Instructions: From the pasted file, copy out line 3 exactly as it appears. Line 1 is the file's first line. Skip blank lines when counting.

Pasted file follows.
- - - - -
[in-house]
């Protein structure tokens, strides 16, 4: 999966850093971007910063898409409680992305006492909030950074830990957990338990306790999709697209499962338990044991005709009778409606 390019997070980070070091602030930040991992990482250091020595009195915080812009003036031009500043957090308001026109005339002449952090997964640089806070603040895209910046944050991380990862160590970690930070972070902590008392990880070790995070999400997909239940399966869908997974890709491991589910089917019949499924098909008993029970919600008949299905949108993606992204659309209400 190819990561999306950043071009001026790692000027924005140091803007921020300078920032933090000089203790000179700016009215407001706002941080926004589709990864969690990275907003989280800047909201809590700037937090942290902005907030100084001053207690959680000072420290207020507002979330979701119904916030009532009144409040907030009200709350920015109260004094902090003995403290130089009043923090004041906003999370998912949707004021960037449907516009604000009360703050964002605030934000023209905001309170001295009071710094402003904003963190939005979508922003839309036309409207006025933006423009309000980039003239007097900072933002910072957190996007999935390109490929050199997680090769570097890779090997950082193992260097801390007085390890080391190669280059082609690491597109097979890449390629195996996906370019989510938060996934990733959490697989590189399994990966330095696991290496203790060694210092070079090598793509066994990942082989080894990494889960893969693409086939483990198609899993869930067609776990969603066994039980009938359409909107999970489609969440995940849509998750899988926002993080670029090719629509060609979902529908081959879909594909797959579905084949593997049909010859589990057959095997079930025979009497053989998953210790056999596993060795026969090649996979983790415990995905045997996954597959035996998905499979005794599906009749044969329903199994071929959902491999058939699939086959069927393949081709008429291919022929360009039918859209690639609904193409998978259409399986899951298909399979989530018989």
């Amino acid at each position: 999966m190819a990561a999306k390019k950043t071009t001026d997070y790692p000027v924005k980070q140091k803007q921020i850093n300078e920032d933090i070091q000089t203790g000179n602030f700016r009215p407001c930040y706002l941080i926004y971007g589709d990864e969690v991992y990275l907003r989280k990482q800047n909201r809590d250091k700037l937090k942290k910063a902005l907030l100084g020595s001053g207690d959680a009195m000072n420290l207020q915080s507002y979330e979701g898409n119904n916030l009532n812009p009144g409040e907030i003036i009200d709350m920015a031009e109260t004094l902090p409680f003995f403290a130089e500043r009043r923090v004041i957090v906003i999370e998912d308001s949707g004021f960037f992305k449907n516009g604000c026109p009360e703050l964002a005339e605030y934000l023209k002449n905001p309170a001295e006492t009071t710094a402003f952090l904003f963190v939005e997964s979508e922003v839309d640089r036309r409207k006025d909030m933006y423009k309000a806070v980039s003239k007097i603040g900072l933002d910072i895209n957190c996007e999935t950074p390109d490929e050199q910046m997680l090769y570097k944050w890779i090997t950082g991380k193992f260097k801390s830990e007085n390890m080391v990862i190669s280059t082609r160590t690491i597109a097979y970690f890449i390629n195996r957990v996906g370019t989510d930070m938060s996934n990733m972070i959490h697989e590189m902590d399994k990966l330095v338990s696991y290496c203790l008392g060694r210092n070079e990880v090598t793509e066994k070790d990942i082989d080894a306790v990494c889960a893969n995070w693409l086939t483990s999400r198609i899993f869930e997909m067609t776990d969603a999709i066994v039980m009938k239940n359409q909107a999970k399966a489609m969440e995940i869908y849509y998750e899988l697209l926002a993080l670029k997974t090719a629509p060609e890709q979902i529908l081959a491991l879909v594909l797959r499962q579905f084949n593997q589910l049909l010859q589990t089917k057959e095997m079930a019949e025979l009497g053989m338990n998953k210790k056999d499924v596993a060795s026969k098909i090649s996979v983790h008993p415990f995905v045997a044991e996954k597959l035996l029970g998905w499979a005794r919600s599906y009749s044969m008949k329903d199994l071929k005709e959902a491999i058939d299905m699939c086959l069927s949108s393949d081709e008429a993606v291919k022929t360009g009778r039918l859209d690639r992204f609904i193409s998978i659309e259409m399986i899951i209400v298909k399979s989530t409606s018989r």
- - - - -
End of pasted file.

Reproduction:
């Amino acid at each position: 999966m190819a990561a999306k390019k950043t071009t001026d997070y790692p000027v924005k980070q140091k803007q921020i850093n300078e920032d933090i070091q000089t203790g000179n602030f700016r009215p407001c930040y706002l941080i926004y971007g589709d990864e969690v991992y990275l907003r989280k990482q800047n909201r809590d250091k700037l937090k942290k910063a902005l907030l100084g020595s001053g207690d959680a009195m000072n420290l207020q915080s507002y979330e979701g898409n119904n916030l009532n812009p009144g409040e907030i003036i009200d709350m920015a031009e109260t004094l902090p409680f003995f403290a130089e500043r009043r923090v004041i957090v906003i999370e998912d308001s949707g004021f960037f992305k449907n516009g604000c026109p009360e703050l964002a005339e605030y934000l023209k002449n905001p309170a001295e006492t009071t710094a402003f952090l904003f963190v939005e997964s979508e922003v839309d640089r036309r409207k006025d909030m933006y423009k309000a806070v980039s003239k007097i603040g900072l933002d910072i895209n957190c996007e999935t950074p390109d490929e050199q910046m997680l090769y570097k944050w890779i090997t950082g991380k193992f260097k801390s830990e007085n390890m080391v990862i190669s280059t082609r160590t690491i597109a097979y970690f890449i390629n195996r957990v996906g370019t989510d930070m938060s996934n990733m972070i959490h697989e590189m902590d399994k990966l330095v338990s696991y290496c203790l008392g060694r210092n070079e990880v090598t793509e066994k070790d990942i082989d080894a306790v990494c889960a893969n995070w693409l086939t483990s999400r198609i899993f869930e997909m067609t776990d969603a999709i066994v039980m009938k239940n359409q909107a999970k399966a489609m969440e995940i869908y849509y998750e899988l697209l926002a993080l670029k997974t090719a629509p060609e890709q979902i529908l081959a491991l879909v594909l797959r499962q579905f084949n593997q589910l049909l010859q589990t089917k057959e095997m079930a019949e025979l009497g053989m338990n998953k210790k056999d499924v596993a060795s026969k098909i090649s996979v983790h008993p415990f995905v045997a044991e996954k597959l035996l029970g998905w499979a005794r919600s599906y009749s044969m008949k329903d199994l071929k005709e959902a491999i058939d299905m699939c086959l069927s949108s393949d081709e008429a993606v291919k022929t360009g009778r039918l859209d690639r992204f609904i193409s998978i659309e259409m399986i899951i209400v298909k399979s989530t409606s018989r």